Study Title:

Intake of micronutrients and fatty acids of vegetarian, vegan, and omnivorous children (1-3 years) in Germany (VeChi Diet Study).

Study Abstract

Purpose: There is an ongoing debate whether vegetarian (VG) and especially vegan (VN) diets are nutritionally adequate in early childhood. Hence, the Vegetarian and Vegan Children Study (VeChi Diet Study) aimed to assess the food and nutrient intake of VG and VN infants.

Methods: The study examined the diets of 1-3-year-old VG, VN, and omnivorous (OM) children (n = 430). Dietary intake was assessed via a 3-day weighed dietary record and compared between groups using ANCOVA. Lifestyle data were collected using a questionnaire. Here, the results of micronutrient and fatty acid intakes are presented.

Results: Most nutrient intakes (with and without supplements) differed significantly between VN children and the two other groups, with a more favourable overall micronutrient intake in VN, followed by VG children, [e.g., the highest intake of vitamin E (8.3 mg/d vs. VG 7.4 mg/d and OM 5.1 mg/d), vitamin B1 (569 µg/d vs. VG 513 µg/d and OM 481 µg/d), folate (143 µg/d vs. VG 116 µg/d and OM 108 µg/d), magnesium (241 mg/d vs. VG 188 mg/d and OM 164 mg/d), and iron (8.9 mg/d vs. VG 7.3 mg/d and OM 6.0 mg/d)] as well as fat quality [highest intake of polyunsaturated fatty acids (8.7 E% vs. VG 6.9 E% and OM 4.5 E%) and lowest intake of saturated fatty acids (9.1 E% vs. VG 11.9 E% and OM 14.0 E%)]. In contrast, OM children had the highest intake of vitamin B2 (639 µg/d vs. VG 461 µg/d and VN 429 µg/d), calcium (445 mg/d vs. VG 399 mg/d and VN 320 mg/d), iodine (47 µg/d vs. VG 33 µg/d and VN 31 µg/d), and DHA (35.4 mg/d vs. VG 16.6 mg/d and VN 18.4 mg/d). Without supplementation, OM children had the highest average vitamin B12 intake (1.5 µg/d vs. VG 0.6 µg/d and VN 0.2 µg/d), whereas VN children had the highest average vitamin B12 intake with supplementation (73.8 µg/d vs. VG 1.3 µg/d and OM 1.7 µg/d). Without supplementation, none of the groups' median intakes met the harmonised Average Requirement (h-AR) for vitamin D and iodine. Moreover, VG and VN children did not achieve h-ARs for vitamin B2, vitamin B12, and iron-if a low absorption of iron is anticipated; VN children also did not do so for calcium.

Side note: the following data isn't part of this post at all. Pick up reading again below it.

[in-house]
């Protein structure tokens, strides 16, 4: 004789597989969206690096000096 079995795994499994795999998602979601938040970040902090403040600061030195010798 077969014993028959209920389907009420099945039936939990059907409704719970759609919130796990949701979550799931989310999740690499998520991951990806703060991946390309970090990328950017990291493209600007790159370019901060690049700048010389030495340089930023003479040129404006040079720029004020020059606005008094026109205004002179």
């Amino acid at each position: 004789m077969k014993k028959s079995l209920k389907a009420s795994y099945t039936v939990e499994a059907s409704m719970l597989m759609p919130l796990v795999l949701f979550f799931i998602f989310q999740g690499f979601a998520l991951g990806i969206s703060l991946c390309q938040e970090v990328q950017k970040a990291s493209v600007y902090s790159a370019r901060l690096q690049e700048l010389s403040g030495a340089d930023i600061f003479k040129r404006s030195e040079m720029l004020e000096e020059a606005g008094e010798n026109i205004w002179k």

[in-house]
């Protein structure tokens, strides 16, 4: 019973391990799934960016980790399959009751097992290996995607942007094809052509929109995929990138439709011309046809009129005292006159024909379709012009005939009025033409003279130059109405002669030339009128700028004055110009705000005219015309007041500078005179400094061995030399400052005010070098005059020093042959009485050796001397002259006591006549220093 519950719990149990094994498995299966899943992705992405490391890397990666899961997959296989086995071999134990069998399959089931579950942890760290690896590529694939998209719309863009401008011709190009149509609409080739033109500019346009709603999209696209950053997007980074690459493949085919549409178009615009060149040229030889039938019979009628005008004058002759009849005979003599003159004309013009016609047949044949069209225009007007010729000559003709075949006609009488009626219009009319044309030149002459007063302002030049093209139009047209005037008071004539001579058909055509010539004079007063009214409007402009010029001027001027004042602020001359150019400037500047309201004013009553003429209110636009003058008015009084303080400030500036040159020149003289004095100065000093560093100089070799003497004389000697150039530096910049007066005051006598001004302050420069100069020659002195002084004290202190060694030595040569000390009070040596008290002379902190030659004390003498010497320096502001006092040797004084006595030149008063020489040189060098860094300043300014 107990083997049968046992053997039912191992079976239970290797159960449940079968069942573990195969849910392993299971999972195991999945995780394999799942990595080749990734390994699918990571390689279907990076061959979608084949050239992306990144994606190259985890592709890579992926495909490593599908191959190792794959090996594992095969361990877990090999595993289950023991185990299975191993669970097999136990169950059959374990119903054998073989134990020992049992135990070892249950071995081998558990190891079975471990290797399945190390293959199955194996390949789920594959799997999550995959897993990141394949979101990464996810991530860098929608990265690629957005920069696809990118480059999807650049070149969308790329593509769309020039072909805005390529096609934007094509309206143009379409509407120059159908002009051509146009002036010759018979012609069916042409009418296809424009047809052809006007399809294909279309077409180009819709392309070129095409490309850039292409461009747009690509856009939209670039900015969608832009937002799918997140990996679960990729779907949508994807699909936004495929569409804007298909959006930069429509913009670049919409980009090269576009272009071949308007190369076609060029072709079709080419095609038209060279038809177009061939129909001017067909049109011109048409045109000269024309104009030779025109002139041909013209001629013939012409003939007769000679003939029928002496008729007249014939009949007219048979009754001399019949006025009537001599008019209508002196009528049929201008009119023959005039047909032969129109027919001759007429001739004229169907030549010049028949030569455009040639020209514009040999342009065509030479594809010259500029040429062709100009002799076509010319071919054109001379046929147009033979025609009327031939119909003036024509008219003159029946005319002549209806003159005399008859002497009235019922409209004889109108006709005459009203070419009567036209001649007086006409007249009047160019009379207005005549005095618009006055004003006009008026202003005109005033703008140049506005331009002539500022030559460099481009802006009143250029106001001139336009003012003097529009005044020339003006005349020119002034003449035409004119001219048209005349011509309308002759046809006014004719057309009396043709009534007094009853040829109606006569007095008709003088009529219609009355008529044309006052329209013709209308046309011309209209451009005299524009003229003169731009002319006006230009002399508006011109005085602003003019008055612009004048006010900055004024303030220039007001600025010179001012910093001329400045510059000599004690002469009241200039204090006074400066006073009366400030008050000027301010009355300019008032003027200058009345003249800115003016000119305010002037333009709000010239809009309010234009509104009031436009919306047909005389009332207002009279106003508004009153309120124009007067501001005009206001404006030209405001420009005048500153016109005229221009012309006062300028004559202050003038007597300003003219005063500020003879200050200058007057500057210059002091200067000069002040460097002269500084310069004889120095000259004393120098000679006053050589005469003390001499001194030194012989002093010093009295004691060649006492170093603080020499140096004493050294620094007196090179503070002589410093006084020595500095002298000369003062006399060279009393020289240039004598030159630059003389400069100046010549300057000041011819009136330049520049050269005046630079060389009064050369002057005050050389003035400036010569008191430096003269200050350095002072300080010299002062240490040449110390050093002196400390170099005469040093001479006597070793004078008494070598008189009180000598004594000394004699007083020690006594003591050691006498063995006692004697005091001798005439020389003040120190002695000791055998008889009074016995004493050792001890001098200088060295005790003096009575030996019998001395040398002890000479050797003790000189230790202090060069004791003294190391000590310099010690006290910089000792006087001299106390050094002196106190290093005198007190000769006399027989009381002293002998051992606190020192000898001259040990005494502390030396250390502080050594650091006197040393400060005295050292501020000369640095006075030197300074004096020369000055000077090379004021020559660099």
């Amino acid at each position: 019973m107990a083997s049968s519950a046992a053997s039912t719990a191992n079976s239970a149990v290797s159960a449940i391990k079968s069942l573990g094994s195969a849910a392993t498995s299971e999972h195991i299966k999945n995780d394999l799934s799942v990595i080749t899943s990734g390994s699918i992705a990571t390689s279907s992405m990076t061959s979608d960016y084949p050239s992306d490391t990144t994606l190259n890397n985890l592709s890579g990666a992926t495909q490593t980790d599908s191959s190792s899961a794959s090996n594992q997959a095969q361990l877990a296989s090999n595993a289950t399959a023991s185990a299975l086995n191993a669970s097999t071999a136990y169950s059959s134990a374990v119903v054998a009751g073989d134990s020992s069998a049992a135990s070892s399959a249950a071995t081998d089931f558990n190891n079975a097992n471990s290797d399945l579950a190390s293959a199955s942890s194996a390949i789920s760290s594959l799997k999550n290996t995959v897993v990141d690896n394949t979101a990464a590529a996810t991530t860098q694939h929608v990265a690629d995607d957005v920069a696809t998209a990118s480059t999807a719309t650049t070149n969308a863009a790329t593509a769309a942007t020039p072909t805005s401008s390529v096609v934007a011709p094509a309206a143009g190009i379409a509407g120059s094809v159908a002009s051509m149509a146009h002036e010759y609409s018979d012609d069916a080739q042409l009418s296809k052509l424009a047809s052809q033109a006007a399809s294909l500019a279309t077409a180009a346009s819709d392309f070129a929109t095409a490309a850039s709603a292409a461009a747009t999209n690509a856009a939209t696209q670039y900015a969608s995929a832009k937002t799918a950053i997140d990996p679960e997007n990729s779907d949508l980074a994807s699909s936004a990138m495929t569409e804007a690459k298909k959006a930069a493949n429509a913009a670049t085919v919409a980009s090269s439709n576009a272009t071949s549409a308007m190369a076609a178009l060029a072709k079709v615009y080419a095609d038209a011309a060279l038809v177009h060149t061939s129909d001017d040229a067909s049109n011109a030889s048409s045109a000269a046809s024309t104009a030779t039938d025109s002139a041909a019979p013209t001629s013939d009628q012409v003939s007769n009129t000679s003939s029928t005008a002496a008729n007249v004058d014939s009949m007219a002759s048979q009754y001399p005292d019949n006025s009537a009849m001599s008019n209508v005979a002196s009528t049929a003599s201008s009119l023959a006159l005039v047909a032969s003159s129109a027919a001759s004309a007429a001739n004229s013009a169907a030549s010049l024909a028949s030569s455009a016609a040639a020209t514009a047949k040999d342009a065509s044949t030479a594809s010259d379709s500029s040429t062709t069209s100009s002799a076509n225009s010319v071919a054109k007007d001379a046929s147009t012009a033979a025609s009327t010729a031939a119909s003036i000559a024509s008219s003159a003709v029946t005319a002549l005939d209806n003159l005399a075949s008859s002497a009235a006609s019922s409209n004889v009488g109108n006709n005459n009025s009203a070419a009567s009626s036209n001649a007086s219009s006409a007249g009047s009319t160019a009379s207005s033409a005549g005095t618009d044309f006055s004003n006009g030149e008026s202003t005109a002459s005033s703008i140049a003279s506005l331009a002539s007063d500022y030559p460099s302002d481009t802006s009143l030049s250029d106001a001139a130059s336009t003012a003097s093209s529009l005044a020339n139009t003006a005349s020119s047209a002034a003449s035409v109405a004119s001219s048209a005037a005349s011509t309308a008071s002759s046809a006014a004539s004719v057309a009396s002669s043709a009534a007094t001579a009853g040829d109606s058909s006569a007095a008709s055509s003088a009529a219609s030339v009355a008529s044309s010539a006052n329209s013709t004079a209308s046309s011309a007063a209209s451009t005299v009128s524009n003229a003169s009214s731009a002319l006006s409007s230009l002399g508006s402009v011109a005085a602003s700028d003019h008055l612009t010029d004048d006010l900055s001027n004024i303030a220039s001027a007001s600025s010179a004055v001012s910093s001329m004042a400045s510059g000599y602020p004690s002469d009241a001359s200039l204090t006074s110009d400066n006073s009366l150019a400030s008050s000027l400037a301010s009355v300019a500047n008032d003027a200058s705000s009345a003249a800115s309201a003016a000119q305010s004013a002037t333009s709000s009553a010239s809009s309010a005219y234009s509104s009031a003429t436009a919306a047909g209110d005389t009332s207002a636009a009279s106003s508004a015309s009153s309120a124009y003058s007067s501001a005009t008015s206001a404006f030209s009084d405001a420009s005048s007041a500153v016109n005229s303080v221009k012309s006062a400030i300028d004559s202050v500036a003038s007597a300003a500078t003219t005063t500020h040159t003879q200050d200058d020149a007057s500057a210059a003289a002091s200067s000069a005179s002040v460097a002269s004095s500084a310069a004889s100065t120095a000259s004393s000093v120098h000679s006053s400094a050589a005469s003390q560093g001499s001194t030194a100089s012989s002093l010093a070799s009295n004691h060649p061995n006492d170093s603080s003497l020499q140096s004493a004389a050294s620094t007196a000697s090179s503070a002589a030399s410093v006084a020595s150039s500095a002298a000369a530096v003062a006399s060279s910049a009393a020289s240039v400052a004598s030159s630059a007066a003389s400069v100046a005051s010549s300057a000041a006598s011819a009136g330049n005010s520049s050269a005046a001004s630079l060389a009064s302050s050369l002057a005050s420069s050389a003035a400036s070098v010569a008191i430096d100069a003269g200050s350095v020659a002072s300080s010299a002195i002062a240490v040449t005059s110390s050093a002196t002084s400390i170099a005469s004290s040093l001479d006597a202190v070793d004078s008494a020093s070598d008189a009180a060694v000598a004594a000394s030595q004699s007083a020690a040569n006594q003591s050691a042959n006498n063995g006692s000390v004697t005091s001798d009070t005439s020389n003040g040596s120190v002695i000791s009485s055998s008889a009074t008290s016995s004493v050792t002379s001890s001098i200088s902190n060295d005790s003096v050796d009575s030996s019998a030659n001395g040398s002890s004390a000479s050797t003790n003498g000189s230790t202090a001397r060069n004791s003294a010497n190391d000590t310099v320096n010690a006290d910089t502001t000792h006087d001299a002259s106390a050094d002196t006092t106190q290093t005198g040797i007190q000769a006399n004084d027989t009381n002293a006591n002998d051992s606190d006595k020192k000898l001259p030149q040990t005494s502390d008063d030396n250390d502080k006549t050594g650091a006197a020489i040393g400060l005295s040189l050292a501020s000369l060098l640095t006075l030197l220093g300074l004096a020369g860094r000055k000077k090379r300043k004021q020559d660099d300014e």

Conclusion: In early childhood, VN and VG diets can provide most micronutrients in desirable amounts and a preferable fat quality compared to an OM diet. Special focus should be paid to (potentially) critical nutrients, particularly vitamin D, iodine, and DHA for all children regardless of diet, as well as vitamin B2, vitamin B12, calcium, and iron for VG and VN children.

Study Information

Eur J Nutr. 2022 Apr;61(3):1507-1520. doi: 10.1007/s00394-021-02753-3. Epub 2021 Dec 2. PMID: 34855006; PMCID: PMC8921058.

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